Welcome to our third week of celebrating the fabulous
In today's post, we're taking a look at the Offbeat Crimes series, and a personal story Angel has chosen to share. We also have a giveaway, all the way at the bottom.
First up, Lime Gelatin And Other Monsters
Kyle Monroe, his irritating new partner, and their fellow freaks at the 77th Precinct must learn to work together to stop a vicious murderer that might not even be human.
Kyle Monroe’s encounter with a strange gelatinous creature in an alley leaves him scarred and forever changed, revealing odd abilities he wishes he didn’t have and earning him reassignment to a precinct where all the cops have defective paranormal abilities.
Just as he’s starting to adjust to his fellow misfit squad mates, Kyle’s new partner arrives. Tall, physically perfect, reserved, and claiming he has no broken psychic talents, Vikash Soren irritates Kyle in every way. But as much as he’d like to hate Vikash, Kyle finds himself oddly drawn to him, their non-abilities meshing in unexpected ways. If they can learn to work together, they might be able to stop the mysterious killer who has been leaving mutilated bodies along the banks of the Schuylkill.
“Why do they call you Kirby?”
“You’d hear it sooner or later, I guess.” Kyle shrugged. “It’s this thing I do, absorbing other people’s talents temporarily. If they’re close to me. Or touch me. Like Kirby, the little pink dude in the video game.”
Just that? Soren didn’t edge away, or change expression at all. Was he made of stone? “It’s a thing. Everyone here has a thing.”
After a few more steps, Soren asked, “Always?”
“What… Oh, was I always like this? Who knows? I mean, maybe I’ve picked up stray thoughts or something, but no. It’s pretty recent. Knowing that I do this.”
Kyle took a wide arc around Vance as he entered the squad room, pointing to the double desk in the far corner, well removed from everyone else. “That’s ours. Coffee’s over there, but you might not want that coffee. Let me grab my file and we’ll go see the lieutenant.”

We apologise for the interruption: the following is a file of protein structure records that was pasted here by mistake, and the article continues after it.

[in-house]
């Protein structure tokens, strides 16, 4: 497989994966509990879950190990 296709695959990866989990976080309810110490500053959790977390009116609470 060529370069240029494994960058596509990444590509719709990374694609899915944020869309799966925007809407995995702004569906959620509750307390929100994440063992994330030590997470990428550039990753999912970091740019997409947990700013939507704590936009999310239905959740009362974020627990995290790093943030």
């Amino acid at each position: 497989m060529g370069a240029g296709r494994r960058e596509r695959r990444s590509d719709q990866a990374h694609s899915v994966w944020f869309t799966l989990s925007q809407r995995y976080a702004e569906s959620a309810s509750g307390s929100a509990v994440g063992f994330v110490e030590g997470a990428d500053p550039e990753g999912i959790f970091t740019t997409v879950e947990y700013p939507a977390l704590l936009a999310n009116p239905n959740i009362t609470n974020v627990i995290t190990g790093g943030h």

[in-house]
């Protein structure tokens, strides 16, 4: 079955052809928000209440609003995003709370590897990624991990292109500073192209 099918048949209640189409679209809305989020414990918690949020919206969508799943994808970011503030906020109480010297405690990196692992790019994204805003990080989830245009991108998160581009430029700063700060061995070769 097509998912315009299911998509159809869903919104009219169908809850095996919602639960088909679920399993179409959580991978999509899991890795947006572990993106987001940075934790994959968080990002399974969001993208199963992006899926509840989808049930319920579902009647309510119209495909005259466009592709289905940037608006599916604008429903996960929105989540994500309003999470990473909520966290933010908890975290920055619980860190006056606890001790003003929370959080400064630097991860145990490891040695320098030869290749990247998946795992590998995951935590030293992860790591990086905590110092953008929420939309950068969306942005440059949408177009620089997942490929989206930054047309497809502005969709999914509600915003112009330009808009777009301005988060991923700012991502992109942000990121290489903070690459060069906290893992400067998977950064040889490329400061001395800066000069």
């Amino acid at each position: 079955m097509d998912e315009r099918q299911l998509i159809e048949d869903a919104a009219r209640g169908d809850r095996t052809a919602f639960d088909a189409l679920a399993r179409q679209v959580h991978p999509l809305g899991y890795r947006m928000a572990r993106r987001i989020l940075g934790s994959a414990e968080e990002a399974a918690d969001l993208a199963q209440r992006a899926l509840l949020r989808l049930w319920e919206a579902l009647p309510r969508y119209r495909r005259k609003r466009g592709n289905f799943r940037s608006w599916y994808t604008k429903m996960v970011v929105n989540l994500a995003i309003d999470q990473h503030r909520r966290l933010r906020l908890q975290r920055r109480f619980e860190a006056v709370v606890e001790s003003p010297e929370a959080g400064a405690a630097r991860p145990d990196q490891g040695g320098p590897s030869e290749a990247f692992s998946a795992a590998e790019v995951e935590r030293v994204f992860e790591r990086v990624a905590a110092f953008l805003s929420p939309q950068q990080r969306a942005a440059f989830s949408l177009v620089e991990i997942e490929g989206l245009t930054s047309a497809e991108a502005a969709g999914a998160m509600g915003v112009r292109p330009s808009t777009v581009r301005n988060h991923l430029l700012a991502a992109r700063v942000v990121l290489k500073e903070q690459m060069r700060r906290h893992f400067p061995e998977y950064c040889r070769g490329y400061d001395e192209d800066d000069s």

A flutter of wings sounded overhead—a brilliant flash of feathers shooting in front of Kyle to land on Carrington’s desk at the back of the room. With a raucous call, the pink and neon-blue raven folded his wings and waddled over to snap at Carrington’s pen.
“Stop it, Edgar.”
“You couldn’t get laid at a clusterfuck!” Edgar squawked, making another grab for the pen.
Carrington sighed and handed the ballpoint over. “There. Go play. Try not to get ink all over your feet this time.”
Edgar seized the pen in his Pepto-Bismol-colored beak and flew to his perch on the other side of the room where he called out, “Fuck you very much!” then proceeded to draw random lines on the paper tacked up beside his perch for Edgar’s art projects.
“So what’s your story, Soren?” Vance called across the squad room. “What flies your freak flag?”
“Yeah, what do you do?” Jeff Gatling stopped teleporting his banana from one corner of his desk to the other.
“I don’t really do anything,” Soren answered as he hefted the empty coffeepot. “Guess I’ll make fresh since I’m the new guy.”
He opened the top to remove the filter and every human voice in the squad room yelled out, “No!”
Most people would have startled, maybe dropped the carafe. Soren just blinked at the roomful of people gesturing wildly. He took the filter out and emptied it over the trashcan. “Why not?”